July 4 is the birthday of the nation and the birthday of one of my favorite presidents.

That would be my main man "Silent" Cal Coolidge, 30th president of the United States and one of the most underrated wits and sages ever to occupy the Oval Office.

Of all our presidents, Coolidge is the one I enjoy hearing anecdotes about the most. The punch line of the tale about the so-called "Coolidge Effect" is an absolute corker. I don't have time to give all the details here, but if you Google the term, I'm sure you'll agree. But other Coolidge stories are just as hilarious.

There's the one about how a Coolidge advisor objected to one of his appointments. The man, according to the advisor, was "a son of a b***h." Coolidge's response?

"Well, don't they deserve to be represented, too?"

Many people are no doubt familiar with Coolidge's well-deserved reputation for taciturnity and with the tale of the woman who said she had bet someone that she could get him to say more than two words. Coolidge's response?

"You lose."

Coolidge was governor of Massachusetts before he became vice president under President Harding. (That was in the days when residents of Massachusetts could elect a conservative Republican.) One day a state senator came to him and complained that another senator had told him to "go to hell." Coolidge's response?

"I've read the law carefully, senator, and you don't have to go."

Coolidge held a minor state government post before he became governor. The job required him to listen to a steady stream of constituents the entire day. A colleague of his who held the same job noticed that Coolidge left every day at 5, while he had to stay until 9.

One day the colleague asked Coolidge, "What gives? We see the same number of people each day. They talk to me; they talk to you. Yet you leave at 5, and I'm here until 9. Why is that?"

Coolidge's response?

"You talk back."

Coolidge was also fond of the self-deprecating style of humor. About his presidency, Coolidge said, "I believe the American people want a solemn ass as president, and I believe I'll oblige them." When pressed by reporters to give a reason why he didn't run for re-election in 1928, he said that the job of president of the United States "had no room for advancement."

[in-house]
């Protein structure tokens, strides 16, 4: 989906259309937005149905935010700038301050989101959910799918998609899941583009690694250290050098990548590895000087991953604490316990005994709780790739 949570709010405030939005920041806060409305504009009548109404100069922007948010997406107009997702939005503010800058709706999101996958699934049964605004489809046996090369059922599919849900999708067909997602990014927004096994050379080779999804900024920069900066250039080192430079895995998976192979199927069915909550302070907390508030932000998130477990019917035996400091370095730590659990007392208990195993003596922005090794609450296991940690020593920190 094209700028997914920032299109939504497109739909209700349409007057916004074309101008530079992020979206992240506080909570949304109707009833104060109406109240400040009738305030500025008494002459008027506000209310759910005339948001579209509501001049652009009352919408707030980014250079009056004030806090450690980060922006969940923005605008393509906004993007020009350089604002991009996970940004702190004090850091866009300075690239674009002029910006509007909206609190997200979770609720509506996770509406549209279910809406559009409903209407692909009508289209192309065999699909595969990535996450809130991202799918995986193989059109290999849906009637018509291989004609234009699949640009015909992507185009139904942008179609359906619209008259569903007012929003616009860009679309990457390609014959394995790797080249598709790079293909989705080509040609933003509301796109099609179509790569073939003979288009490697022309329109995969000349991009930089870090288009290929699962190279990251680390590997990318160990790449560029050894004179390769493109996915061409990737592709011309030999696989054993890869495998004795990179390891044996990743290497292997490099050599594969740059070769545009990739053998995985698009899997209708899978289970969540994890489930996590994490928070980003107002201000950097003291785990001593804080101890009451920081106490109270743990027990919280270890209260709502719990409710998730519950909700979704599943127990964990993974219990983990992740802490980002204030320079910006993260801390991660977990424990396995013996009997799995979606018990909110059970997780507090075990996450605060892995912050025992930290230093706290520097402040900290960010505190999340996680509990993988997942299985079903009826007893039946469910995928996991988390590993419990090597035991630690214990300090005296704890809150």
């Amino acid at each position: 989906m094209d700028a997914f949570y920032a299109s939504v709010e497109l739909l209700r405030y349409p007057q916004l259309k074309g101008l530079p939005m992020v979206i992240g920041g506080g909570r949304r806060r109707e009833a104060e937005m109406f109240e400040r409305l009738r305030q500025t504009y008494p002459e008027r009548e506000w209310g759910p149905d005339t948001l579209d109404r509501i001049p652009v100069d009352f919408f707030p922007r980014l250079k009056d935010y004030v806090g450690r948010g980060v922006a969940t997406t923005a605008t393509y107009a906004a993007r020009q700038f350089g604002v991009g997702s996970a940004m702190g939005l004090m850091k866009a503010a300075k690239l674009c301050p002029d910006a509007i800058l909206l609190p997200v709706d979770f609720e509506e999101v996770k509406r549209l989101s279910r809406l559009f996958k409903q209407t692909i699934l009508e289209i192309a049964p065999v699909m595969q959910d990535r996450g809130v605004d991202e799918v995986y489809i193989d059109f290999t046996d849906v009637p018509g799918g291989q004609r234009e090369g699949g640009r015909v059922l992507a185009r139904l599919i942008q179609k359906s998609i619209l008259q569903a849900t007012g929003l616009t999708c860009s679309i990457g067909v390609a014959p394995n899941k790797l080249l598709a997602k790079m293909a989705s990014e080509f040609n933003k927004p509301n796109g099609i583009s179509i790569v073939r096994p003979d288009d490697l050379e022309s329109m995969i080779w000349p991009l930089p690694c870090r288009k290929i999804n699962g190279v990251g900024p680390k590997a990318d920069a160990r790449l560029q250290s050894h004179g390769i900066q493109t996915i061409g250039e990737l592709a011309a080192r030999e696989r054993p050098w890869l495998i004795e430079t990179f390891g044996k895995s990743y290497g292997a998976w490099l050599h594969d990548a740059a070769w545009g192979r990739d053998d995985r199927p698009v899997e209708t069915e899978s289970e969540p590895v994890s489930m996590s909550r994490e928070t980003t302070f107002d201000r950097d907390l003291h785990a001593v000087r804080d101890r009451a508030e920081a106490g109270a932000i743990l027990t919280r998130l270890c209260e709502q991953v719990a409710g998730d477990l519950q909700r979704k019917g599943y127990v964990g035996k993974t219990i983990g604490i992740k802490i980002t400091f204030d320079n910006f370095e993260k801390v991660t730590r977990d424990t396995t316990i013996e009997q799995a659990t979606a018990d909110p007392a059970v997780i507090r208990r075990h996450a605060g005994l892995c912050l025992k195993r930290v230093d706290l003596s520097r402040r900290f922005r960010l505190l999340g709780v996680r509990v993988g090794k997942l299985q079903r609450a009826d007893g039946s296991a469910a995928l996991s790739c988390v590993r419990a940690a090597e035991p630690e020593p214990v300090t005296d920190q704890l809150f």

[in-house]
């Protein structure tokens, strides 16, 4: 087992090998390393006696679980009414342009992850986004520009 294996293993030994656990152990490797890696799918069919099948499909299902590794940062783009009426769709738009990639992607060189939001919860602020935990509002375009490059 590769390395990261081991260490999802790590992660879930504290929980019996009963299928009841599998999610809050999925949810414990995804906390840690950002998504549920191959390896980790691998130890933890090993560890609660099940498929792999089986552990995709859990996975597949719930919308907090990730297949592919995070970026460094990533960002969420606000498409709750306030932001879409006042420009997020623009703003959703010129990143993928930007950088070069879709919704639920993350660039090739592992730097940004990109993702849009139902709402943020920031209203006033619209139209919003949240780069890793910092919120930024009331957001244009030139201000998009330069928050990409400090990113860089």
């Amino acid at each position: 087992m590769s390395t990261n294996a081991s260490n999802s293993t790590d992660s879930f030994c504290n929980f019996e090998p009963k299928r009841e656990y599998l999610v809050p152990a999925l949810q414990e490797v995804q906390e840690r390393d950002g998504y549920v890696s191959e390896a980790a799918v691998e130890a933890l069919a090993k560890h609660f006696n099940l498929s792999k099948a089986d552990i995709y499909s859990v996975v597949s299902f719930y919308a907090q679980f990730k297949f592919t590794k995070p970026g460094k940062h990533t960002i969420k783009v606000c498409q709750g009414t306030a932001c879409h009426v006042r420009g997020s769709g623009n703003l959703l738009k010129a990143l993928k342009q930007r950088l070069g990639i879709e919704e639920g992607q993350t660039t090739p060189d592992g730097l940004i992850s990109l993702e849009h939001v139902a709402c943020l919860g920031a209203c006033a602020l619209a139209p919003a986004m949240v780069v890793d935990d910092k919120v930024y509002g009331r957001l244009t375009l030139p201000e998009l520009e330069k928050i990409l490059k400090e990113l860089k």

As July 4 approached, I found myself in dire need of some Coolidge humor, especially after listening to President Obama's pathetic speech on immigration reform. In fact, Obama could use some of Coolidge's wisdom, as well as a dose of his talent for knowing when to talk and when to shut the heck up. Mr. President, take heed of the following Coolidge quotes.

"I have never been hurt by what I have not said."

"I have noticed that nothing I never said ever did me any harm."

Had Obama followed Coolidge's advice, he never would have made his ill-timed and downright wrong comments about police conduct in the arrest of Harvard professor Henry Louis Gates Jr.

And the president surely wouldn't have said, as he did during his "immigration reform" speech at American University last week, that Arizona's controversial law allowing police to question those legally stopped about their immigration status has "the potential of violating the rights of innocent American citizens and legal residents, making them subject to possible stops and questioning because of what they look like or how they sound."

And here's one final Coolidge quote for Obama:

"Collecting more taxes than is absolutely necessary is legalized robbery."

Examiner columnist Gregory Kane is a Pulitzer-nominated news and opinion journalist who has covered people and politics from Baltimore to the Sudan.